HYPOTHESIS TESTING
We have already described how the sample information is used to estimate the
parameters of the underlying population distributions. Now, we intend to use our
sample information to test existing presumptions regarding the values of parame
ters. More generally, we are concerned with testing hypotheses regarding the state
of nature.
The initial presumptions, which are formed without the benefit of the statistical
evidence, constitute the null or prior hypothesis, denoted by
H
0
. The alternative
hypothesis, denoted by
H
1
, is what we shall assert if we reject
H
0
in the light of
the statistical evidence.
Together,
H
0
and
H
1
ought to comprises all possibilities. Thus, the set Ω of
all states of nature is partitioned as Ω =
{
Ω
0
∪
Ω
1
;Ω
0
∩
Ω
1
=
∅}
in a manner
corresponding the hypotheses. The decision to maintain the null hypotheses after
the evidence has been reviewed will be denoted by
d
0
; and the decision to reject it
in favour of the alternative hypothesis will be denoted by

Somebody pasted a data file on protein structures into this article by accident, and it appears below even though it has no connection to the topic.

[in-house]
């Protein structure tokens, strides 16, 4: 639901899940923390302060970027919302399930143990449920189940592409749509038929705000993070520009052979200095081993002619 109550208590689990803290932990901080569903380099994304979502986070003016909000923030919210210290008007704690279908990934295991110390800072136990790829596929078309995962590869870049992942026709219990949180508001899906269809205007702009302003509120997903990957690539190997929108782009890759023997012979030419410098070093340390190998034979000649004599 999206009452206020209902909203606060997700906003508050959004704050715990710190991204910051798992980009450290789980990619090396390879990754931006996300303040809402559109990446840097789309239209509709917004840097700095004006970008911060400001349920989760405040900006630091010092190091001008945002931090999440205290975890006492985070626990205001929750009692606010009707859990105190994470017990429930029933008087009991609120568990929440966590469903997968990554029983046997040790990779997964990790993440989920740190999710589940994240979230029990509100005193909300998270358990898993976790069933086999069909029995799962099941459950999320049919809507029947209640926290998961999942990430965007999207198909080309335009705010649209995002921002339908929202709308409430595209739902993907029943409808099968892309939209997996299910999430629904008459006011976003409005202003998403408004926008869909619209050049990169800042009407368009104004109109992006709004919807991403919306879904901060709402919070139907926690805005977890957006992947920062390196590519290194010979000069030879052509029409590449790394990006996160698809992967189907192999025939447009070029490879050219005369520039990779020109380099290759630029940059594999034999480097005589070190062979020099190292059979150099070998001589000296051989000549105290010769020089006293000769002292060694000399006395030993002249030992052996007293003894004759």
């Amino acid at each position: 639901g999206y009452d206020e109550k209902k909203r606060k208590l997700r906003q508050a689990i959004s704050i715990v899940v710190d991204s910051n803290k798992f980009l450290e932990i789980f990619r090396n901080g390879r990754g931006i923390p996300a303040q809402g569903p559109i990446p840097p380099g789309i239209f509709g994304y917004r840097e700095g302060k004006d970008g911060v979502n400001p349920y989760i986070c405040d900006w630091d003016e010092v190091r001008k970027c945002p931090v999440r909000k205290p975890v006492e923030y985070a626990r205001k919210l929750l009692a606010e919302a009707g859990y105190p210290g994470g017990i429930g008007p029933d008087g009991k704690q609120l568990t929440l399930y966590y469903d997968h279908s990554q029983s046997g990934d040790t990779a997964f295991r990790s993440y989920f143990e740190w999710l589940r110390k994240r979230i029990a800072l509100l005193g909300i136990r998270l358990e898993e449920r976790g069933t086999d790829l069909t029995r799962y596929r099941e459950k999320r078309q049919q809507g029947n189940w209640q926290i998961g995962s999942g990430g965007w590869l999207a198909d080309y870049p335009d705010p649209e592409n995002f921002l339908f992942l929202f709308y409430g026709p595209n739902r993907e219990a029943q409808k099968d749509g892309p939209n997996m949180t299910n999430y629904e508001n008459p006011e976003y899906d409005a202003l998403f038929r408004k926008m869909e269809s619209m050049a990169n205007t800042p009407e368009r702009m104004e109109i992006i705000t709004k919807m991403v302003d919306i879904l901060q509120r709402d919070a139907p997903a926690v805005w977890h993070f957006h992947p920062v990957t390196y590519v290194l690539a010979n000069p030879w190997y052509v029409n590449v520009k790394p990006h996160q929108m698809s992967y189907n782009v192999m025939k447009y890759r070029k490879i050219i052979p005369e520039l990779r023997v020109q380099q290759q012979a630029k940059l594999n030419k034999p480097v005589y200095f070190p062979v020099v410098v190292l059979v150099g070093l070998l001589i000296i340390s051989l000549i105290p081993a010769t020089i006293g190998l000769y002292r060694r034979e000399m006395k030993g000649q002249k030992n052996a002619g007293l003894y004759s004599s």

d
1
.
The procedure for testing an hypothesis will depend upon our forming a test
statistic
x
from a random sample. The decision will depend upon the value of the
statistic. Let
S
=
{
C
∪
C
C
;
C
∩
C
C
=
∅}
be the sample space comprising all possible
values of
x
. This is partitioned into the critical region
C
and its complement, which
is the noncritical region
C
C
. Then, the decision rule is as follows:
x
∈
C
C
=
⇒
d
0
,
x
∈
C
=
⇒
d
1
.
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 Spring '12
 D.S.G.Pollock
 Normal Distribution, Null hypothesis, Statistical hypothesis testing, Type I and type II errors

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